lected second-hand goods, which come during the greater part of the are hawked about by the aucti- day, which passes there, consume oneers. In another part are the thirty or forty pipes, and as many sarraffs, or money changers, Arme- clips of coffee, boiling hot, thick, nians and Jews.
and withoui lugar. “ I regret my incompetency to só Betide thefe, near the Osmanie, describe the various mechanic arts, are teriaki-hand, where (afioni) which are practised in the eatt, and opium is told; and taken in gradaparticularly by the Turks, to dif- tion from ten to a bundred grains ferent from our own; and leave it in a day. Intoxication with this to some future visitant, well qua- noxious drug is certainly less prevalified to give the history of their lent than we have been informed; manufa&ures, and the divers modes and he who is entirely addicted to by which the fame effect is pro- it, is contidered with as much pity duced, and the same utenfils are or disgust as an inveterate fot is made.
The preparation of opi“ The necessaries of life are well um is made with several rich symanaged, and the fhops of cooks, rups, and infpiffated juices, to renconfectioners, and fruiterers, are der it palatable and less intoxicatexcellently 1tored, and served with ing, and resembles elder rob. It is neatness. For the greater part of either taken with a spoon, or hardthe year, sherbets with ice are cried ened into small lozenges, stamped about the streets, at a very cheap with the words. Malh allah,' literate. The bakers exercise a lucra- rally the work of God.' tive, but a dangerous trade, if they • The Turks take opium as an are not proof againit temptation to intoxicant, or occasionally under an fraud. Their weights are examined idea of its invigorating quality, at uncertain times, and a common when unusual fatigue is to be en. punishment on detection is nailing dured. The Tartar couriers, who their ear to the door-post. Upon travel with astonishing expedition, a complaint made to the late vilier generally furnish themselves with Mehmet Melek against a notorious * Math allàh. A leading cause of cheat, he ordered him to be inftant- its disule is, that the prejudices rely hanged. The mafter escaped, specting wine are daily relaxing, but the servant, a poor Greek, per- which accounts for the scarcely crefectly innocent, was executed. It dible quantity and univerfality menwas remarked to a Turk, that this tioned by old writers being unacinjustice was foreign to the charac- cordant with modern practice. ter for clemency, which Melek “ The administration of justice bore, when he sarcastically replied, in Constantinople is notoriously • The visier had not yet breakfast- corrupt. It is placed solely in the ed.'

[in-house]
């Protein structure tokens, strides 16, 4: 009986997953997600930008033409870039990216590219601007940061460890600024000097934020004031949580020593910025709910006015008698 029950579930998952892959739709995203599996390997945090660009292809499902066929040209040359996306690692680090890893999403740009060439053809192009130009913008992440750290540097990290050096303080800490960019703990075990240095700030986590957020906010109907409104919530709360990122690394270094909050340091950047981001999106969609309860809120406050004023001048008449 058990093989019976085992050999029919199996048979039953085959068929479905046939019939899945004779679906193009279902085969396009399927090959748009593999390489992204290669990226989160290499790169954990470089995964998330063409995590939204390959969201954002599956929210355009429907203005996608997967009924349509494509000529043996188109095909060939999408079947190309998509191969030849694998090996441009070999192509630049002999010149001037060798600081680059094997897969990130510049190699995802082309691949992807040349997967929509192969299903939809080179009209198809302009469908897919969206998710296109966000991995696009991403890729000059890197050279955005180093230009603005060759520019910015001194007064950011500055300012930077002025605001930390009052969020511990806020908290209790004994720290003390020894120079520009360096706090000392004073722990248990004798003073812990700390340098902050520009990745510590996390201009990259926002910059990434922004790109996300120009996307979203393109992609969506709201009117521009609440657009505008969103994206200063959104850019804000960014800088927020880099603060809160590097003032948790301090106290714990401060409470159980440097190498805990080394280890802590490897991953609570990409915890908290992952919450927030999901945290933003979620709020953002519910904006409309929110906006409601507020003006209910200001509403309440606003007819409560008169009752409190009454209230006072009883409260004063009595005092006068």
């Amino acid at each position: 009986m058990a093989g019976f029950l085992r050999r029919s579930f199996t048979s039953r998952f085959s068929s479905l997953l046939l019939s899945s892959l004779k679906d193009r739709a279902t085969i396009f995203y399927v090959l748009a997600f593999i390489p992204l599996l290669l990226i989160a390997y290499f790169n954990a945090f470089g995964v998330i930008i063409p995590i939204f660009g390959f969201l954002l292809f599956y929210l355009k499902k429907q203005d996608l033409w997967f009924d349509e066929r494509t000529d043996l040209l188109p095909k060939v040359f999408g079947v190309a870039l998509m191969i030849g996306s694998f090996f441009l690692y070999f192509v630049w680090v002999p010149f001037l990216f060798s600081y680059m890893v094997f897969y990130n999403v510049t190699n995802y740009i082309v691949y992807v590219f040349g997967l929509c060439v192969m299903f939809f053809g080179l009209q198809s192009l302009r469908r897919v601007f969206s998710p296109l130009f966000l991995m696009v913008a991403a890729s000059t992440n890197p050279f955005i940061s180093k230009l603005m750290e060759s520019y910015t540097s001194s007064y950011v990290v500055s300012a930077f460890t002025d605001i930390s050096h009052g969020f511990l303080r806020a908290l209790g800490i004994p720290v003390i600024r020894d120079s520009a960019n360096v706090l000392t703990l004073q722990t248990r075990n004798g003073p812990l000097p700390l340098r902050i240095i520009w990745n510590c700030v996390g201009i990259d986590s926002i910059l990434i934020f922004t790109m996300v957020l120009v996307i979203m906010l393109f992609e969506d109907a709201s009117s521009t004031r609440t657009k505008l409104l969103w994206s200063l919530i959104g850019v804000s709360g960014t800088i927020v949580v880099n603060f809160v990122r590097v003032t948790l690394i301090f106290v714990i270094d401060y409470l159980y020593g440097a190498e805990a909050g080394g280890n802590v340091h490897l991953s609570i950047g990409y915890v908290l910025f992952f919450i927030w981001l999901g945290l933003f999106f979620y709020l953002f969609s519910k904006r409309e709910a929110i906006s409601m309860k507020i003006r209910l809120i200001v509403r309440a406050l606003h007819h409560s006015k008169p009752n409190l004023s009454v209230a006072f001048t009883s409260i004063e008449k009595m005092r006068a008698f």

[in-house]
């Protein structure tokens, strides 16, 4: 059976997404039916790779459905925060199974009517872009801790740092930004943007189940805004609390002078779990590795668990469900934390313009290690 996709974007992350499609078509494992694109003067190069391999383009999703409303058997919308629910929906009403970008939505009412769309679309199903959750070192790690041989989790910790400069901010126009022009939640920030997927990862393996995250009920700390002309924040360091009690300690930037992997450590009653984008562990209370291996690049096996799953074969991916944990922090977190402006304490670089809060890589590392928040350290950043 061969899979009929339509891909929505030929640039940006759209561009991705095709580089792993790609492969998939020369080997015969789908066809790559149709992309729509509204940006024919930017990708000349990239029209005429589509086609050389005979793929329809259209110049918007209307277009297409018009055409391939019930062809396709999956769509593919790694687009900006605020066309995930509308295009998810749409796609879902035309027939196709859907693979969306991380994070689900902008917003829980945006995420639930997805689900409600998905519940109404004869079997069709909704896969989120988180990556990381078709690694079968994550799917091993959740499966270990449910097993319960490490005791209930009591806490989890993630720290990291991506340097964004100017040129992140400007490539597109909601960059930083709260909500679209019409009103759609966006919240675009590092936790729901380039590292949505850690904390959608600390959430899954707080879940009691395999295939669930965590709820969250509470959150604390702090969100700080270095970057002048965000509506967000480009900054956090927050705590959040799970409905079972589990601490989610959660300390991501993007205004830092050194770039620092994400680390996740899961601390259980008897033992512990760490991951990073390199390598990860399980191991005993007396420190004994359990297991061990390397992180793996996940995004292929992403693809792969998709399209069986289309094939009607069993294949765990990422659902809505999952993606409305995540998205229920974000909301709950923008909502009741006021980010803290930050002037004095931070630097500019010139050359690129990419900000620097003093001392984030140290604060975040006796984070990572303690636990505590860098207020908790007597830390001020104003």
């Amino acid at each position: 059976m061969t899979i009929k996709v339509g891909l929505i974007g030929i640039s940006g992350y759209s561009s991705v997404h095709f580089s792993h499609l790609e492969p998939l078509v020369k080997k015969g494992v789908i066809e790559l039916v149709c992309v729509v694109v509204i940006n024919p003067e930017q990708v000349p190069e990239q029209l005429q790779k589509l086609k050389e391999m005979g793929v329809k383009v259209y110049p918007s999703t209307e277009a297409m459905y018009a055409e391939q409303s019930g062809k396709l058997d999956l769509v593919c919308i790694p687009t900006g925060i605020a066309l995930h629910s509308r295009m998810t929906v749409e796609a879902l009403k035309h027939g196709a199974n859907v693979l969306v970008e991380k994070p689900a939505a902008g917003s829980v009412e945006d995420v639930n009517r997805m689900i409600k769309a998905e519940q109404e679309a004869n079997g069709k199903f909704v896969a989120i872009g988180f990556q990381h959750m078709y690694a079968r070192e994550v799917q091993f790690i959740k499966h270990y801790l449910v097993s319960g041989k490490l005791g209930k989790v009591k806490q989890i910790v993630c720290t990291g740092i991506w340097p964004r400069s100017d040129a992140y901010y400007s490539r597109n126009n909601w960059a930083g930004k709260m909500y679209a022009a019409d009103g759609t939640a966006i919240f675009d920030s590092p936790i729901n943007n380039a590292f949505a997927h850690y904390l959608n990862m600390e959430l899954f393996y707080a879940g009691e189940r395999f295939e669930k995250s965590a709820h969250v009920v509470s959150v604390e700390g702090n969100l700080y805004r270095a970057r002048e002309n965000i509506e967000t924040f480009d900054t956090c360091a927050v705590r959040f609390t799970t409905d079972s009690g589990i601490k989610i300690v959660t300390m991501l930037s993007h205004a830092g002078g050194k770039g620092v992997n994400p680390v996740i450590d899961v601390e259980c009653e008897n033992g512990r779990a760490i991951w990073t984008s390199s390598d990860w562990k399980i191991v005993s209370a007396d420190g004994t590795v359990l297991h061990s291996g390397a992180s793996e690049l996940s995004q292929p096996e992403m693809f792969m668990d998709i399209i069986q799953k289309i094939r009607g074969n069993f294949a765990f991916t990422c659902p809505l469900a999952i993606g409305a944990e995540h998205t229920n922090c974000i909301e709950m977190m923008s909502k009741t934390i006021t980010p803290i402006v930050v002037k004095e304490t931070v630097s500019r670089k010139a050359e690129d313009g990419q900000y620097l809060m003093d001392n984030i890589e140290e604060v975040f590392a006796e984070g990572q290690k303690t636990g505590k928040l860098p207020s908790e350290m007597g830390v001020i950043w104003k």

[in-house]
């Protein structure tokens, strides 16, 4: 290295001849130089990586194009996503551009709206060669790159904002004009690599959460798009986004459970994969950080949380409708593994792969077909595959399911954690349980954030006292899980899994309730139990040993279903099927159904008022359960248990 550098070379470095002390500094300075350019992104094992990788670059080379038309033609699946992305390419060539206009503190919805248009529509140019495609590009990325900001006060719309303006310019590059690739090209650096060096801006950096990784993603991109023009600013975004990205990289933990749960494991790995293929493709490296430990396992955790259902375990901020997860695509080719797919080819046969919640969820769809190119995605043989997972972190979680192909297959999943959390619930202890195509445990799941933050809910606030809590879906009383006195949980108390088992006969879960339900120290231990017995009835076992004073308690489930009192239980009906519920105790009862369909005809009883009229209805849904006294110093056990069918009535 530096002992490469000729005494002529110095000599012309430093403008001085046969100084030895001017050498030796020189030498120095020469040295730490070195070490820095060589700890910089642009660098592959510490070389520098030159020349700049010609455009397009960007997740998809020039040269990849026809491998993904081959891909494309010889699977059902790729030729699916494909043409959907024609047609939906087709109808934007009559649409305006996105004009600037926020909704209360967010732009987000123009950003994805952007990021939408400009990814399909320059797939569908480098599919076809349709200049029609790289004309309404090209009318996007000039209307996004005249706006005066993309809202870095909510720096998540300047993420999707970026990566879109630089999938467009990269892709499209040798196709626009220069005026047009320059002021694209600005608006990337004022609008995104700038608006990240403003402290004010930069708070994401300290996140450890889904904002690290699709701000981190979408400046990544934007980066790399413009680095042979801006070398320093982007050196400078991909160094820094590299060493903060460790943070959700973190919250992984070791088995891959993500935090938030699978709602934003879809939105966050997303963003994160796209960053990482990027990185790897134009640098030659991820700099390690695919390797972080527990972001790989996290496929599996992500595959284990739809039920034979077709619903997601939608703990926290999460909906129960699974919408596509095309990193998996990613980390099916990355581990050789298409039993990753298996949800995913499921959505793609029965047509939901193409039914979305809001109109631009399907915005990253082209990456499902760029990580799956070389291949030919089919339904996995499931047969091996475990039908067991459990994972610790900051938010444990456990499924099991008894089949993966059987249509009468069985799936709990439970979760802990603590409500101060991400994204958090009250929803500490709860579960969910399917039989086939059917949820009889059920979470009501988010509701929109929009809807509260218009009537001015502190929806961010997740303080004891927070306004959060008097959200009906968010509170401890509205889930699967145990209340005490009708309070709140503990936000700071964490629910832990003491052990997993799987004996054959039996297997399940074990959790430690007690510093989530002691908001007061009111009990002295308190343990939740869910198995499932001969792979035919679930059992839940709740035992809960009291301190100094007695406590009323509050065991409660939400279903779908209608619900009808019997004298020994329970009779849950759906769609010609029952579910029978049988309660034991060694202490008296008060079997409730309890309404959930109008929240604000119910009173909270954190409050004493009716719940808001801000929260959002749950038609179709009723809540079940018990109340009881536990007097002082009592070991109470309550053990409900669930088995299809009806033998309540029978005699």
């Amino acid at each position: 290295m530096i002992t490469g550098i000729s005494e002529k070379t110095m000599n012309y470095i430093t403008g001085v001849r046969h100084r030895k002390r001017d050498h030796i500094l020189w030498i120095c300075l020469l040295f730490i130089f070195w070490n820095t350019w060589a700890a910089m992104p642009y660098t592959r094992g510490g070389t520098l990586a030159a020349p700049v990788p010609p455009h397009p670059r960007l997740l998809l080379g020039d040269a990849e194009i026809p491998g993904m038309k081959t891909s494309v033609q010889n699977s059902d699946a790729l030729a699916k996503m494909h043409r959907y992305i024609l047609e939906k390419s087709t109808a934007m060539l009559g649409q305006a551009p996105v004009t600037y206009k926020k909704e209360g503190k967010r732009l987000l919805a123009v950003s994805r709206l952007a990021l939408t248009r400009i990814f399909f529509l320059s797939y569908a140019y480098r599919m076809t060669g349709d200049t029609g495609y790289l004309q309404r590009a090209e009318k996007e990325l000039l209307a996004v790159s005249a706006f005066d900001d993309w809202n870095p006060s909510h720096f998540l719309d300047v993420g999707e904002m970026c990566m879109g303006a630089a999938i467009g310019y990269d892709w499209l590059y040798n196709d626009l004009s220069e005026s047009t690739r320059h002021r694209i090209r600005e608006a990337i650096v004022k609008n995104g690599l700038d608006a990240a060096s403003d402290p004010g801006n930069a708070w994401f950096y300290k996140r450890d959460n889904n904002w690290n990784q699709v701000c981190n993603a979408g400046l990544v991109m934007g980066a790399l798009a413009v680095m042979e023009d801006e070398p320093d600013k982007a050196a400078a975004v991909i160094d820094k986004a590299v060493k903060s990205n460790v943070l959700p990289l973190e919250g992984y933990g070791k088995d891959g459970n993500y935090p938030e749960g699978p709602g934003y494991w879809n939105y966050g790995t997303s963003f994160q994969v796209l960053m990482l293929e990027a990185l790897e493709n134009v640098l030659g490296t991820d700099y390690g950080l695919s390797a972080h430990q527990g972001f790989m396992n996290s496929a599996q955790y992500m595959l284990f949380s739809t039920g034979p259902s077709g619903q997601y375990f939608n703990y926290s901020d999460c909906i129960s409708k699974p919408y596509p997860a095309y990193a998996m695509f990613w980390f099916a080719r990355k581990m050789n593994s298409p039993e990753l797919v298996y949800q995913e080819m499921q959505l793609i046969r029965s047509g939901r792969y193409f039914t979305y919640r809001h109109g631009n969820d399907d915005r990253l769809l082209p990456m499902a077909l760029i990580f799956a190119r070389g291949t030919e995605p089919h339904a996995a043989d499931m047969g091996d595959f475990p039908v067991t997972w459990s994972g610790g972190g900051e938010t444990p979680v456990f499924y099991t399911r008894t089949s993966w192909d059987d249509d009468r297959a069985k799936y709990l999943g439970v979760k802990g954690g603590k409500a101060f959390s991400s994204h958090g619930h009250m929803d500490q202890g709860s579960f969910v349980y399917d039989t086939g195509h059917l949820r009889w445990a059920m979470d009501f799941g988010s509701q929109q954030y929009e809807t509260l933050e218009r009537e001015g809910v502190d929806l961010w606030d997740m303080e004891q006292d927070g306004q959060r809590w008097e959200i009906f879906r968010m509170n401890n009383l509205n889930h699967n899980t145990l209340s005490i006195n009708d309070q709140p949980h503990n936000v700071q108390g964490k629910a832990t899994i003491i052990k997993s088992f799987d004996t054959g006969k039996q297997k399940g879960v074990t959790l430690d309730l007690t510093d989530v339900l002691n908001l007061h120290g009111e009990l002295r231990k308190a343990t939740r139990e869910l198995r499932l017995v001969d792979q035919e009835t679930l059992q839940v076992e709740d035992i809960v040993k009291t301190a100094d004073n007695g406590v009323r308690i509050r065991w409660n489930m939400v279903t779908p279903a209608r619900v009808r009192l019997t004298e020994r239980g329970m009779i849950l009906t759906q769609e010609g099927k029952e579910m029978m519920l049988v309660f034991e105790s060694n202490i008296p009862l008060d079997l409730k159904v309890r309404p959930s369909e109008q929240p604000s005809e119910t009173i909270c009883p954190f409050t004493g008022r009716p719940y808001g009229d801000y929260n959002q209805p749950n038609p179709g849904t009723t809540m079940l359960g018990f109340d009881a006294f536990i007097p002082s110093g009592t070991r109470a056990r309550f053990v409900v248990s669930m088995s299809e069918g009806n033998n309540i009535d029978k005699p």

hands of the oulemah, or ecclefiafti“ The coffee houses, which a cal body, who are confirmed in bo!ind, are fitted up in an airy Chi- their rapacity by being secured nese taste, and curiously painted. from the interposition of the body Within, they are divided into par- politic, as they receive no salary titions or stages without feats, for from the state. In these two causés the Turks fit as the taylors in Eng- originates a system of enormous peland. The resort of all ranks to culation and bribery, to that for them is universal and constant; and the poor there is no redress. Turk